Liane cacapouleMussaenda arcuata

  • Forests
  • Mountain slopes and forests
  • Flora
  • Endemic
  • Medicinal


This is a shrub that can climb up to 6 m tall. The leaves of M. arcuata are opposite, elliptic to almost circular, dark green above, and paler, slightly velvety below. Its flowers are in dense panicles on short, pale yellow side branches with a bright orange star of down to the centre, which turns brown when ripe. Its fruit is ellipsoid to almost spherical marked at the top by the old calyx. The fruit turn dark or black when ripe.

Habitat and ecology

Endemic to the Mascarene Islands M. arcuata is also widely distributed in Africa and Madagascar. It is found in intermediate forests and at higher altitudes. This species prefers open spaces to flourish but sometimes uses other plants as a support and can cover a surface of 5 m². The flowers are pollinated by birds and geckos. The plant produces many fruit that are dispersed by birds and seeds germinate naturally in the wild.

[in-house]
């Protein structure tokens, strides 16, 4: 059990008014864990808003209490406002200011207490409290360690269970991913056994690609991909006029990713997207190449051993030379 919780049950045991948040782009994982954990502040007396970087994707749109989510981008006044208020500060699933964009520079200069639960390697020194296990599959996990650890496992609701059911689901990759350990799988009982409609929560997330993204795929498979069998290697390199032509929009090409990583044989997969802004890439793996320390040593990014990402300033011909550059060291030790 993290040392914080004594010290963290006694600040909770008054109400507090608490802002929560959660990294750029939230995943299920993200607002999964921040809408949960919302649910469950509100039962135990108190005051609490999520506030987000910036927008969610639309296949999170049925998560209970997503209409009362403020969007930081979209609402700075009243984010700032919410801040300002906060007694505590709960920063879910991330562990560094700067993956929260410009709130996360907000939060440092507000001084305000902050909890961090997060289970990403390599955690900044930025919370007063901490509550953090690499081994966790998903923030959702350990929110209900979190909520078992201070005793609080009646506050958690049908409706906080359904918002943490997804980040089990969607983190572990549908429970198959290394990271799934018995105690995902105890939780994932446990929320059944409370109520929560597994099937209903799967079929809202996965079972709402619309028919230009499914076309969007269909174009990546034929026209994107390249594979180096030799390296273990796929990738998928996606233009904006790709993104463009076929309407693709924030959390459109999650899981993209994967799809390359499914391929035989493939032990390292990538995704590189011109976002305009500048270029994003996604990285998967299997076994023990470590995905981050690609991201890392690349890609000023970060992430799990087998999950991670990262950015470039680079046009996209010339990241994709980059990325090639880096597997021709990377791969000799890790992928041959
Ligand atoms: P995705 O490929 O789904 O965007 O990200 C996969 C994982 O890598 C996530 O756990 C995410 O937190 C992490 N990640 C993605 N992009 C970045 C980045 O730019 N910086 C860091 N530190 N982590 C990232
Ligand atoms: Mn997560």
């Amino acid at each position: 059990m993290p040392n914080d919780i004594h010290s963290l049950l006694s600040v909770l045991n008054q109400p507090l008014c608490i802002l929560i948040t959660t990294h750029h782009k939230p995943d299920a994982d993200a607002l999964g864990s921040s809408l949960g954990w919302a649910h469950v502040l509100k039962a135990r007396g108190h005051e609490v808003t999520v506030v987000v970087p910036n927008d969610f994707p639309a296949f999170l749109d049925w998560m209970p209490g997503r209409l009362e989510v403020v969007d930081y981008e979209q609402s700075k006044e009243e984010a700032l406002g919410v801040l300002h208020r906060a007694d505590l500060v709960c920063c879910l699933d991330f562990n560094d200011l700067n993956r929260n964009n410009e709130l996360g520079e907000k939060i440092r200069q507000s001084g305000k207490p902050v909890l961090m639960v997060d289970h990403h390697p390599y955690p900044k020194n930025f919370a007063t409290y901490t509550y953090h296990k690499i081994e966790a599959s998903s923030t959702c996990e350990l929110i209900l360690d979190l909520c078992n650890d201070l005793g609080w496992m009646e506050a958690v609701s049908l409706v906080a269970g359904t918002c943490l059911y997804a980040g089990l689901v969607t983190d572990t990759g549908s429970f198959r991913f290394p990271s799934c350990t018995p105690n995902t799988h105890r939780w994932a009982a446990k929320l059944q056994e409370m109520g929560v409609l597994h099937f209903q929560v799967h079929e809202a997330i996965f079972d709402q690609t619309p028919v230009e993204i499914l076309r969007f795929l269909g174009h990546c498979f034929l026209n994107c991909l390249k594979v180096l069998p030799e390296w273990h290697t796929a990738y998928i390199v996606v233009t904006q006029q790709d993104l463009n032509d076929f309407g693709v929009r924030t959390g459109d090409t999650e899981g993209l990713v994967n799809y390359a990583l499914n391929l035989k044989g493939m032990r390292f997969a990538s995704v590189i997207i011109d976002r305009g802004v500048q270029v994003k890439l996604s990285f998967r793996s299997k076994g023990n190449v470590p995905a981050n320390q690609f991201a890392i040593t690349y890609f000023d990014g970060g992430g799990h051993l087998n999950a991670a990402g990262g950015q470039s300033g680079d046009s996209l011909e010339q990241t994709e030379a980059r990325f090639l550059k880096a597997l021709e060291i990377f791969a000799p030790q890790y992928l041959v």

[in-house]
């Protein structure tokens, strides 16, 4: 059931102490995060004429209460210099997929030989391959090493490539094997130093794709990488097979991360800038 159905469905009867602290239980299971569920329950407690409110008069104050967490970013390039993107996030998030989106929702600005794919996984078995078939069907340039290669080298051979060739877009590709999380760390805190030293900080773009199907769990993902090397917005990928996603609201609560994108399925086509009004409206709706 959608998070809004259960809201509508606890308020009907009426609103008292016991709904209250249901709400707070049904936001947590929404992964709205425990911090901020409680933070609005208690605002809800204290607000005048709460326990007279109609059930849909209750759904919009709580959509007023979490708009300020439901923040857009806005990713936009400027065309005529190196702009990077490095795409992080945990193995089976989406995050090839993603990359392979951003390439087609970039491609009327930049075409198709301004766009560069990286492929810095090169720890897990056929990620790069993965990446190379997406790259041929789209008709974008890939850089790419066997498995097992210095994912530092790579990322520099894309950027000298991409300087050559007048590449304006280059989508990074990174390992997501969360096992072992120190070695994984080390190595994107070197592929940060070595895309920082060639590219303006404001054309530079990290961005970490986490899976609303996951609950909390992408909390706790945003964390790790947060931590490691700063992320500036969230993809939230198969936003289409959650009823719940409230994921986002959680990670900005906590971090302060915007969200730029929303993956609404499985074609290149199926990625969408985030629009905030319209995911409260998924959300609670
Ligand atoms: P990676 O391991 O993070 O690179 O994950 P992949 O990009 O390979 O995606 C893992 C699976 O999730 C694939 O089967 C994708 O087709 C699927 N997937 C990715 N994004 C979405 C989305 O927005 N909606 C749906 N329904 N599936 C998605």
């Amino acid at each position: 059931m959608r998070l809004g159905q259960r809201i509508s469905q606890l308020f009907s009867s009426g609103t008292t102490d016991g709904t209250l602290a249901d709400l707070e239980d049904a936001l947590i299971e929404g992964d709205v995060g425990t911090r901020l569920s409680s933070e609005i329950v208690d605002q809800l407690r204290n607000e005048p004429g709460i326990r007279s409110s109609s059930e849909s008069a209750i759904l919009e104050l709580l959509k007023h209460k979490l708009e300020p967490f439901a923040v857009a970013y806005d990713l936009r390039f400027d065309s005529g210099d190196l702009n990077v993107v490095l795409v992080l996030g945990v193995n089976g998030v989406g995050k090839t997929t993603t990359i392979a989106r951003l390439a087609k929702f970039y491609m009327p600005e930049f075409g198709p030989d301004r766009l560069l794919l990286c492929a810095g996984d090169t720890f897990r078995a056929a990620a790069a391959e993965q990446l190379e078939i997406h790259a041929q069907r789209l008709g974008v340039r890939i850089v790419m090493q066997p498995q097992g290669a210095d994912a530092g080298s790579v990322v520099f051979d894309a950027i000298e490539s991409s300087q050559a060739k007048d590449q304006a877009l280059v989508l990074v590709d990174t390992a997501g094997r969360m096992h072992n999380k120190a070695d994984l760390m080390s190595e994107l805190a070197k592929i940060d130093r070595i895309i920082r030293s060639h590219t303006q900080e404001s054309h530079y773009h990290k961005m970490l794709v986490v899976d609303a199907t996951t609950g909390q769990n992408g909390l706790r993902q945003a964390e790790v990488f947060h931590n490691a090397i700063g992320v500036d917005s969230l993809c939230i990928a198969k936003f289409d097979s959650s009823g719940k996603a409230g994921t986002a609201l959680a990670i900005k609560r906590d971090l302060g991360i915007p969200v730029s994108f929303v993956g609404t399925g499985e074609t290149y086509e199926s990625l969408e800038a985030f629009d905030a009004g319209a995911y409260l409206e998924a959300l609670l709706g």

Conservation and threats

This is a species of ‘Least Concern’ on the IUCN Red List, the plant is however protected under forest restoration projects and in nature reserves. The seeds are propagated in nurseries before being reintroduced into their natural environment. It can also be used in landscaping. There is a risk of population decline due to the invasion of exotic species.

Did you know?

When the ripe fruits fall to the ground, they look like chicken manure hence the vernacular name of "poo hen".

The species has medicinal properties against scabies, eczema, paralysis, athrepsia, diarrhea and fever.

The first sample of the plant was collected in 1797 by Jean-Baptiste Pierre Antoine de Monet, Chevalier de Lamarck, French naturalist.